“This experience is valuable as, if elected, I can contribute immediately as a new board member,” Porter stated. “No other candidate has this experience. Regardless of whether you are or plan to be an active borrower from the FHLB of Seattle, it is an important source of contingent liquidity for our industry and remains the most viable, if not only, means to access the capital market for us and other community-based lenders.
The Association is also supporting Kerry Tymchuk in his campaign to fill one of the independent member director slots. He has worked closely with Pam Leavitt, the NWCUA’s policy advisor in Oregon, for several years promoting credit union causes.
“As a member of two credit unions—OnPoint and USACU—I have a very personal understanding of the benefits offered by credit unions, and the positive difference they make for communities and for countless families,” Tymchuk said. “During my twelve years as a top aide to United States Senator Gordon Smith, I joined with the Senator in meeting on many occasions with the leaders of Oregon’s credit unions. I understand the issues that are important to you, and the unique challenges you face, and can be an effective advocate for policies key to your continued growth and success.”
The Seattle Bank’s Board of Directors is comprised of financial service, business, and community leaders from across our district. The board currently includes 14 directors: eight member directors and six independent directors. Three of the independent directors are designated as public interest directors.
- Member directors must be officers or directors of Seattle FHLB member institutions.
- Independent directors are required to have knowledge or experience in one or more of the following areas: auditing and accounting, derivatives, financial management, organizational management, project development, risk management practices, or the law.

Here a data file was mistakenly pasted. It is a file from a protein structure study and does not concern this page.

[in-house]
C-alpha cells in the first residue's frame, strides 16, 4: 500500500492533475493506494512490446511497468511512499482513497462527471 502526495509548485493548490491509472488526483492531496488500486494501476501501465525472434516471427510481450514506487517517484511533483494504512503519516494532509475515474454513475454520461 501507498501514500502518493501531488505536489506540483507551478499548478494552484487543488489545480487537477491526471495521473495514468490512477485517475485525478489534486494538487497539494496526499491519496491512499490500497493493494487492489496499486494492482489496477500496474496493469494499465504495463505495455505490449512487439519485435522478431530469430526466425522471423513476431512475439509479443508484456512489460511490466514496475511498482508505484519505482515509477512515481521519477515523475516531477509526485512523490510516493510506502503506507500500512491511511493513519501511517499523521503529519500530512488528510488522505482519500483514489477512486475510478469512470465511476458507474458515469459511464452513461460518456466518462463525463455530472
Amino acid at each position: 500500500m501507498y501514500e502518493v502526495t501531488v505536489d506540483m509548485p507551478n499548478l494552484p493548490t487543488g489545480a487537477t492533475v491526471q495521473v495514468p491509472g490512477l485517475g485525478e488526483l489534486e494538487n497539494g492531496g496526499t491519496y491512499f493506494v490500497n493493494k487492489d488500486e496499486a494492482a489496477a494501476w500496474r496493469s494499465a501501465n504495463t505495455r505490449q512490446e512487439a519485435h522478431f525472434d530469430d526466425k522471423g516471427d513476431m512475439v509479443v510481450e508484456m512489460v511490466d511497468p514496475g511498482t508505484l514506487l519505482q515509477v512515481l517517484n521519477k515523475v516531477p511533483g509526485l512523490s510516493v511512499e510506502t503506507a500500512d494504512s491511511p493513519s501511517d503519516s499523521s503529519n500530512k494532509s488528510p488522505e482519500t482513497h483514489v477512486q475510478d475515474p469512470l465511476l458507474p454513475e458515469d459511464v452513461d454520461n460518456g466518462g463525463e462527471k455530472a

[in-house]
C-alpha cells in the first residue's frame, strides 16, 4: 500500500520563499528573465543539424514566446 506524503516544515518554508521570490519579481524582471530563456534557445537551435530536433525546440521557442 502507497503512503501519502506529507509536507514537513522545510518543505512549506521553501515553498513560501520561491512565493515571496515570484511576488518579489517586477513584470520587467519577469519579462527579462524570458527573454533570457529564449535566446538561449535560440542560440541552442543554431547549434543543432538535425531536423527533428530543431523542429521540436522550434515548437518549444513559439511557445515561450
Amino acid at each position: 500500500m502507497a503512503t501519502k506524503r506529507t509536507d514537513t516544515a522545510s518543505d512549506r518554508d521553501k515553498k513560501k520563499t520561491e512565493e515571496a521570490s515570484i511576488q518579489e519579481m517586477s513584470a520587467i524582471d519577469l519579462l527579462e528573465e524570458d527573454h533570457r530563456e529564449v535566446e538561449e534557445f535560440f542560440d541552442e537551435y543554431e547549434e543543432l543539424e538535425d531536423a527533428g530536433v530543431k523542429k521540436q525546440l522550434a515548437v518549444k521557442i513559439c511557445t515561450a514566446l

- Public interest directors are required to have at least four years experience representing consumer or community interests on banking services, credit needs, housing, or financial consumer protections.
All directors serve on one or more of the Seattle Bank’s board committees: Audit and Compliance; Executive; Financial Operations and Affordable Housing; Governance, Budget and Compensation; Regulatory Oversight; and Risk.
Directors generally serve four-year terms, which are staggered to better ensure continuity in our corporate governance. Some directors may serve shorter terms in order to ensure that approximately one-fourth of the terms expire each year. Seattle Bank executives may not serve as chair or members of the Board of Directors.
Twelve FHLBs exist nationwide, and credit unions with at least 10 percent of their assets in residential mortgage loans or real estate-related securities may join the ones serving their regions.
Questions or Concerns? Contact Matt Halvorson, Anthem Editor: firstname.lastname@example.org.